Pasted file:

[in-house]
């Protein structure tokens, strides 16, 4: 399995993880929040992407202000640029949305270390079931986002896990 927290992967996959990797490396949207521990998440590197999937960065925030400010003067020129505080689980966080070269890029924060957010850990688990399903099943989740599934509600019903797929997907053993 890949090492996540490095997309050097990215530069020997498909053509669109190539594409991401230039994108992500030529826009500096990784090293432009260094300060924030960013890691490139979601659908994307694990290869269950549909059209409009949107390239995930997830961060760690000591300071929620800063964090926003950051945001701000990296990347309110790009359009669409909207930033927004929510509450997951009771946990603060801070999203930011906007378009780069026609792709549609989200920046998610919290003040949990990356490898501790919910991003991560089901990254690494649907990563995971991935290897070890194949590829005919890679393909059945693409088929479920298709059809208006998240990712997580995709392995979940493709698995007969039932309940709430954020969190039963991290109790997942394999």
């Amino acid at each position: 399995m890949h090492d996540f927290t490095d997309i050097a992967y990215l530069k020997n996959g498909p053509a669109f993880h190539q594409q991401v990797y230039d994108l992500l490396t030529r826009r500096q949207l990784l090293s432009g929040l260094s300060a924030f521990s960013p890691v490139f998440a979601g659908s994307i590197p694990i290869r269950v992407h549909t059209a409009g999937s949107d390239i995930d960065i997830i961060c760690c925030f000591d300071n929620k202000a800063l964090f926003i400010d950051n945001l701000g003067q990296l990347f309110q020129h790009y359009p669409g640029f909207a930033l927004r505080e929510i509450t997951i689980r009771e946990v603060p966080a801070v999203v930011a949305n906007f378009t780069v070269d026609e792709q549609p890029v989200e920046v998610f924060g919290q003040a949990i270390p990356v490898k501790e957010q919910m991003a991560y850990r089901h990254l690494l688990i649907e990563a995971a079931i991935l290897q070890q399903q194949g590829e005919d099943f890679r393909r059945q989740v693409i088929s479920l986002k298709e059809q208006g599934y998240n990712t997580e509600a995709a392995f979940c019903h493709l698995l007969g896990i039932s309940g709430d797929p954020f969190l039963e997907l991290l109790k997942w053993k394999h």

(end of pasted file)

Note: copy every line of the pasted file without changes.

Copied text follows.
[in-house]
């Protein structure tokens, strides 16, 4: 399995993880929040992407202000640029949305270390079931986002896990 927290992967996959990797490396949207521990998440590197999937960065925030400010003067020129505080689980966080070269890029924060957010850990688990399903099943989740599934509600019903797929997907053993 890949090492996540490095997309050097990215530069020997498909053509669109190539594409991401230039994108992500030529826009500096990784090293432009260094300060924030960013890691490139979601659908994307694990290869269950549909059209409009949107390239995930997830961060760690000591300071929620800063964090926003950051945001701000990296990347309110790009359009669409909207930033927004929510509450997951009771946990603060801070999203930011906007378009780069026609792709549609989200920046998610919290003040949990990356490898501790919910991003991560089901990254690494649907990563995971991935290897070890194949590829005919890679393909059945693409088929479920298709059809208006998240990712997580995709392995979940493709698995007969039932309940709430954020969190039963991290109790997942394999």
């Amino acid at each position: 399995m890949h090492d996540f927290t490095d997309i050097a992967y990215l530069k020997n996959g498909p053509a669109f993880h190539q594409q991401v990797y230039d994108l992500l490396t030529r826009r500096q949207l990784l090293s432009g929040l260094s300060a924030f521990s960013p890691v490139f998440a979601g659908s994307i590197p694990i290869r269950v992407h549909t059209a409009g999937s949107d390239i995930d960065i997830i961060c760690c925030f000591d300071n929620k202000a800063l964090f926003i400010d950051n945001l701000g003067q990296l990347f309110q020129h790009y359009p669409g640029f909207a930033l927004r505080e929510i509450t997951i689980r009771e946990v603060p966080a801070v999203v930011a949305n906007f378009t780069v070269d026609e792709q549609p890029v989200e920046v998610f924060g919290q003040a949990i270390p990356v490898k501790e957010q919910m991003a991560y850990r089901h990254l690494l688990i649907e990563a995971a079931i991935l290897q070890q399903q194949g590829e005919d099943f890679r393909r059945q989740v693409i088929s479920l986002k298709e059809q208006g599934y998240n990712t997580e509600a995709a392995f979940c019903h493709l698995l007969g896990i039932s309940g709430d797929p954020f969190l039963e997907l991290l109790k997942w053993k394999h």